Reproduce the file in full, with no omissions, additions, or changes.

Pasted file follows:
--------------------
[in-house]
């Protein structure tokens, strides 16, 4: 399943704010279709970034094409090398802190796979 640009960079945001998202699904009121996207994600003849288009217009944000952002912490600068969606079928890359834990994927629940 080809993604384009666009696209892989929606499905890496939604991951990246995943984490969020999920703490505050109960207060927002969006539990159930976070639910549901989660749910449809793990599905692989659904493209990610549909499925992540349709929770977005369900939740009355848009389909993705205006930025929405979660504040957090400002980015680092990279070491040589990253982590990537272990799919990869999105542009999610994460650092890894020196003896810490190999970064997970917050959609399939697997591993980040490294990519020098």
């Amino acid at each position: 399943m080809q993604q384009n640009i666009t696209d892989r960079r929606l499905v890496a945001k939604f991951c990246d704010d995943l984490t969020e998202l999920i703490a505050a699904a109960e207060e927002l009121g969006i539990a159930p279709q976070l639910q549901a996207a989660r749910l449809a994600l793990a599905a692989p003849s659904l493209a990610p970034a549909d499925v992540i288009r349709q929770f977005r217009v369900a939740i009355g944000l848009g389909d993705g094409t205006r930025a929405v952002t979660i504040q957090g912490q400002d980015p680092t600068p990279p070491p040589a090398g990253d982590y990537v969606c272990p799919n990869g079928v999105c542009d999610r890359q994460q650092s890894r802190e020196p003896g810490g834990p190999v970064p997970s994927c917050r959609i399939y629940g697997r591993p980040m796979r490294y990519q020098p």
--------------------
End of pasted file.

[in-house]
């Protein structure tokens, strides 16, 4: 399943704010279709970034094409090398802190796979 640009960079945001998202699904009121996207994600003849288009217009944000952002912490600068969606079928890359834990994927629940 080809993604384009666009696209892989929606499905890496939604991951990246995943984490969020999920703490505050109960207060927002969006539990159930976070639910549901989660749910449809793990599905692989659904493209990610549909499925992540349709929770977005369900939740009355848009389909993705205006930025929405979660504040957090400002980015680092990279070491040589990253982590990537272990799919990869999105542009999610994460650092890894020196003896810490190999970064997970917050959609399939697997591993980040490294990519020098």
């Amino acid at each position: 399943m080809q993604q384009n640009i666009t696209d892989r960079r929606l499905v890496a945001k939604f991951c990246d704010d995943l984490t969020e998202l999920i703490a505050a699904a109960e207060e927002l009121g969006i539990a159930p279709q976070l639910q549901a996207a989660r749910l449809a994600l793990a599905a692989p003849s659904l493209a990610p970034a549909d499925v992540i288009r349709q929770f977005r217009v369900a939740i009355g944000l848009g389909d993705g094409t205006r930025a929405v952002t979660i504040q957090g912490q400002d980015p680092t600068p990279p070491p040589a090398g990253d982590y990537v969606c272990p799919n990869g079928v999105c542009d999610r890359q994460q650092s890894r802190e020196p003896g810490g834990p190999v970064p997970s994927c917050r959609i399939y629940g697997r591993p980040m796979r490294y990519q020098p």